Seven Steps to Implementing DataOps: Step 5 — Reuse & Containerize
In a previous blog we introduced DataOps, a new approach to data analytics, which can put analytics professionals in the center of the company’s strategy, advancing its most strategic and important objectives. DataOps doesn’t require you to throw away your existing tools and start from scratch. With DataOps, you can keep the tools you currently use and love. You may be surprised to learn that an analytics team can migrate to DataOps in seven simple steps. This blog entry is step 5 of 7.
In DataOps, the data analytics team moves at lightening speed using highly optimized tools and processes. One of the most important productivity tools is the ability to reuse and containerize code.
When we talk about reusing code, we mean reusing data analytics components. As we wrote in an earlier blog entry, all of the files that comprise the data analytics pipeline — scripts, source code, algorithms, html, configuration files, parameter files — we think of these as code. Like other software development, code reuse can significantly boost coding velocity.
Code reuse saves time and resources by leveraging existing tools, libraries or other code in the extension or development of new code. If a software component has taken several months to develop, it effectively saves the organization several months of development time when another project reuses that component. This practice can be used to decrease project budgets. In other cases, code reuse makes it possible to complete projects that would have been impossible if the team were forced to start from scratch.
Containers make code reuse much simpler. A container packages everything needed to run a piece of software — code, runtimes, tools, libraries, configuration files — into a stand-alone executable. Containers are somewhat like virtual machines, but use fewer resources because they do not include full operating systems. A given hardware server can run many more containers than virtual machines.
A container eliminates the problem in which code runs on one machine, but not on another, because of slight differences in the set-up and configuration of the two servers or software environments. A container enables code to run the same way on every machine by automating the task of setting up and configuring a machine environment. This is one DataOps technique that facilitates moving code from development to production — the run-time environment is the same for both. One popular open-source container technology is Docker.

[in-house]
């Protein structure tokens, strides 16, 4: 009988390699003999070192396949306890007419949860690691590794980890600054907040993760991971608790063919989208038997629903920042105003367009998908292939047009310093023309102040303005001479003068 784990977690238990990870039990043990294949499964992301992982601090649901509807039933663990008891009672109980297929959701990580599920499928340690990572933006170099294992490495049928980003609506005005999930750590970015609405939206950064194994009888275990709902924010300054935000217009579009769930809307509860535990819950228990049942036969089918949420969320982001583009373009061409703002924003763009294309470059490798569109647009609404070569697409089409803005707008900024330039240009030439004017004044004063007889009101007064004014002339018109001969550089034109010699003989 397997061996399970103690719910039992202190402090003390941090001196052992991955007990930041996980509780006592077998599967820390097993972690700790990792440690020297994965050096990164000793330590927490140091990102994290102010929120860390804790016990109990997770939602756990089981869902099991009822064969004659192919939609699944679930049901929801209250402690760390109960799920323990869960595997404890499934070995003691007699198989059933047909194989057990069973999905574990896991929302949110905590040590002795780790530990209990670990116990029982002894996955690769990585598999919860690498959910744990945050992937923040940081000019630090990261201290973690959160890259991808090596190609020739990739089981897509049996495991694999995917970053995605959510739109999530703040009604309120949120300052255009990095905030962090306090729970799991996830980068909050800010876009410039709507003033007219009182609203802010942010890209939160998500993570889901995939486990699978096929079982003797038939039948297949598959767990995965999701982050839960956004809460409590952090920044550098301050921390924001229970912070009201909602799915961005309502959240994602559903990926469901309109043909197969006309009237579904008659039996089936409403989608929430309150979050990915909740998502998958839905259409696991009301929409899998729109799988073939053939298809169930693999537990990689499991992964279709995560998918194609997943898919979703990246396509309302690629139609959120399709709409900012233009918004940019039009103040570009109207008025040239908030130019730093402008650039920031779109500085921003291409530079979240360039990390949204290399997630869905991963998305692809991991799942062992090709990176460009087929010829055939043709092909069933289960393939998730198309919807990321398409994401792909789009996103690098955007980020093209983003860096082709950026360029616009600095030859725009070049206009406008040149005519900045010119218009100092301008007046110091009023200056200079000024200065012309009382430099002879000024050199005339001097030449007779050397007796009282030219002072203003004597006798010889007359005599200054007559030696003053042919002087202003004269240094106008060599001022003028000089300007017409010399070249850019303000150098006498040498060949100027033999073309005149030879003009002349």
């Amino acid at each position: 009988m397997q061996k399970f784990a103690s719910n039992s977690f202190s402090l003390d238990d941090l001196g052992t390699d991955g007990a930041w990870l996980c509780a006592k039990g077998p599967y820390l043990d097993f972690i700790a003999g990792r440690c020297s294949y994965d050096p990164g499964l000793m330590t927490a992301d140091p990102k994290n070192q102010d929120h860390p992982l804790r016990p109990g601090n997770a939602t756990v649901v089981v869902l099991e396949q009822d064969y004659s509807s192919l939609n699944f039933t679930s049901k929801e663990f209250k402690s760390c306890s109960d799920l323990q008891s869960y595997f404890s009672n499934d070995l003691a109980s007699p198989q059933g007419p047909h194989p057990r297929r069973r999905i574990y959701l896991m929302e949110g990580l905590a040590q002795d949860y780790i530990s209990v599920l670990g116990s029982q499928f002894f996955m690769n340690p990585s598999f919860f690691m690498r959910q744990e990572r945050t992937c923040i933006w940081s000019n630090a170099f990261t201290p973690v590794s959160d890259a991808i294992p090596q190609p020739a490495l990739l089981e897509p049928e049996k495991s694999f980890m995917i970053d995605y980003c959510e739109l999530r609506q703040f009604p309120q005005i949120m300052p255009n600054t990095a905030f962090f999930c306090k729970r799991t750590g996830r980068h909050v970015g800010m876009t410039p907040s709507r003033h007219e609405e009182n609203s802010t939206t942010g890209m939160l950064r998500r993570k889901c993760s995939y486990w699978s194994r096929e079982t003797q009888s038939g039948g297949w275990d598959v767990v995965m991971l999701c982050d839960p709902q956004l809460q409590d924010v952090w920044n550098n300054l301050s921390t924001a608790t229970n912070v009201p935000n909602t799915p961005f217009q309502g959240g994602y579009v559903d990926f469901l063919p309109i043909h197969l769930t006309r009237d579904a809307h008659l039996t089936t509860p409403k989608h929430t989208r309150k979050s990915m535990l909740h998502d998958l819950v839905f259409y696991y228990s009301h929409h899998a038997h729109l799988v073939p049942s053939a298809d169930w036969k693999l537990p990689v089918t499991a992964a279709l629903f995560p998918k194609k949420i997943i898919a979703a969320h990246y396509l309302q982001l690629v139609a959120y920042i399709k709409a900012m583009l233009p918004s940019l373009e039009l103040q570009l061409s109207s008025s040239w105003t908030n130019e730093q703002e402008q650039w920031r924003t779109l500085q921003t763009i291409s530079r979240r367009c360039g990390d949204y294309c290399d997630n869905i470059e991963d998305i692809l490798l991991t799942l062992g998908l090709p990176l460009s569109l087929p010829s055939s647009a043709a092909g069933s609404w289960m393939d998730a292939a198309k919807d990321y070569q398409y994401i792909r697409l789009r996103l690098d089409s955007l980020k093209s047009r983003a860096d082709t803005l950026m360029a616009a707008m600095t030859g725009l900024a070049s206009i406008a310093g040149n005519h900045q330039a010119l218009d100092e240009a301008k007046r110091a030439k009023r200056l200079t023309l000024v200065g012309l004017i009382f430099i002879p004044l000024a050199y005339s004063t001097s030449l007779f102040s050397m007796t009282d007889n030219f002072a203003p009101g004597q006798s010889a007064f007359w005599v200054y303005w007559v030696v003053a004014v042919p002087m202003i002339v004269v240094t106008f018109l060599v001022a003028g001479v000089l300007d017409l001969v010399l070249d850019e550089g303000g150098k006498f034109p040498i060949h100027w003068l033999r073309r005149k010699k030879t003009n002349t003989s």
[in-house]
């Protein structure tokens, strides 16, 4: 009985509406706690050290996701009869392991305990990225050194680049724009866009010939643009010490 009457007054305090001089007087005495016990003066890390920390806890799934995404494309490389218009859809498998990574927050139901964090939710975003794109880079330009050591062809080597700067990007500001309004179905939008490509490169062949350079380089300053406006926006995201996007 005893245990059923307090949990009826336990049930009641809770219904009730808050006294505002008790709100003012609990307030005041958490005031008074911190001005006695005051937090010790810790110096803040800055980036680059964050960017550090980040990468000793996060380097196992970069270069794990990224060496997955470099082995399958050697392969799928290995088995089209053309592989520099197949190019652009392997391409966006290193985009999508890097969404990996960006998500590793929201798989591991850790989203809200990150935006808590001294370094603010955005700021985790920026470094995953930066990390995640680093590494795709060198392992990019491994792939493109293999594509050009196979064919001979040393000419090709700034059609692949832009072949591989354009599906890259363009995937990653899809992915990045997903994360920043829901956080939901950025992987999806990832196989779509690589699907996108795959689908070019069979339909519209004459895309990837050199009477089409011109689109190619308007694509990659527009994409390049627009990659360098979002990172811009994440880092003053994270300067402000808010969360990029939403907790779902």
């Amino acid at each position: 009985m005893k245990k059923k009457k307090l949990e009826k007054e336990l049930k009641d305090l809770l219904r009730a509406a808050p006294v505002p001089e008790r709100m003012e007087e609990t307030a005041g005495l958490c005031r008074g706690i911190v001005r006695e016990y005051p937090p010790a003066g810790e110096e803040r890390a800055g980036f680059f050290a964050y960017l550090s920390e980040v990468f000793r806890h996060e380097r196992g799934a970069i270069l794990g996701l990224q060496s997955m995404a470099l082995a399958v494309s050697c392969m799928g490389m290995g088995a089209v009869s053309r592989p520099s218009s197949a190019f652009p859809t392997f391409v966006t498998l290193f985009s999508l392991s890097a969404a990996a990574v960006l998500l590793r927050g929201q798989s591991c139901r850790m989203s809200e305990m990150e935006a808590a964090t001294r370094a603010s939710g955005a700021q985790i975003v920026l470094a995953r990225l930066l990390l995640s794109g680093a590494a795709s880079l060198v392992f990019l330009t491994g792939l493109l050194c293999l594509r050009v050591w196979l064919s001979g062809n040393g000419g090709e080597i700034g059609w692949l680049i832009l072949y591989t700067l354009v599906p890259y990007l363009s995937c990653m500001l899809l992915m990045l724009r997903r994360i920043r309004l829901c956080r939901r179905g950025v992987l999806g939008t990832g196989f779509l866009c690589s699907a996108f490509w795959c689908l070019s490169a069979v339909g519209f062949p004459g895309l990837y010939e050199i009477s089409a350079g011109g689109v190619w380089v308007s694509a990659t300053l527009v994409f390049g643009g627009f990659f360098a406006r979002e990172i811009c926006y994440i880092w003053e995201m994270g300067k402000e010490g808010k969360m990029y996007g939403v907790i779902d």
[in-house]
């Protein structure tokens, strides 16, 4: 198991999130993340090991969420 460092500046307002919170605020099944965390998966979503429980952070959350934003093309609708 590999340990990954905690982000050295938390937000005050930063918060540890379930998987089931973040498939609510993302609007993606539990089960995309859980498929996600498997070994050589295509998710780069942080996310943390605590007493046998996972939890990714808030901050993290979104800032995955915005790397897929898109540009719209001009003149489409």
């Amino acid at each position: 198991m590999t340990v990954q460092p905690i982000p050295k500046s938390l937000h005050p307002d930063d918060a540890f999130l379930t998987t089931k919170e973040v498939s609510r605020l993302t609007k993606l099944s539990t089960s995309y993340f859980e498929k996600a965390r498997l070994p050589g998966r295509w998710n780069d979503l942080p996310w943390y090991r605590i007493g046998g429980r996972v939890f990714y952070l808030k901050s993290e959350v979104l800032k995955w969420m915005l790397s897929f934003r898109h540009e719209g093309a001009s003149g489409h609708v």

Each step in the data-analytics pipeline is the output of the prior stage and the input to the next stage. It is cumbersome to work with an entire data-analytics pipeline as one monolith, so it is common to break it down into smaller components. On a practical level, smaller components are much easier to reuse by other team members.
Some steps in the data-analytics pipeline are messy and complicated. For example, one operation might call a custom tool, run a python script, use FTP and other specialized logic. This operation might be both hard to set up, because it requires a specific set of tools, and difficult to create, because it requires a specific skill set. This scenario is another common use case for creating a container. Once the code is placed in a container, it is much easier to use by other programmers who aren’t familiar with the custom tools inside the container, but know how to use the container’s external interfaces. All of the complexity is embedded inside the container. It is also easier to deploy that code to different environments. Containers make code reuse much more turnkey and allow developers much greater flexibility in sharing their work with each other.
We will discuss other ways that DataOps enhances the flexibility of the data analytics pipeline in our next blog.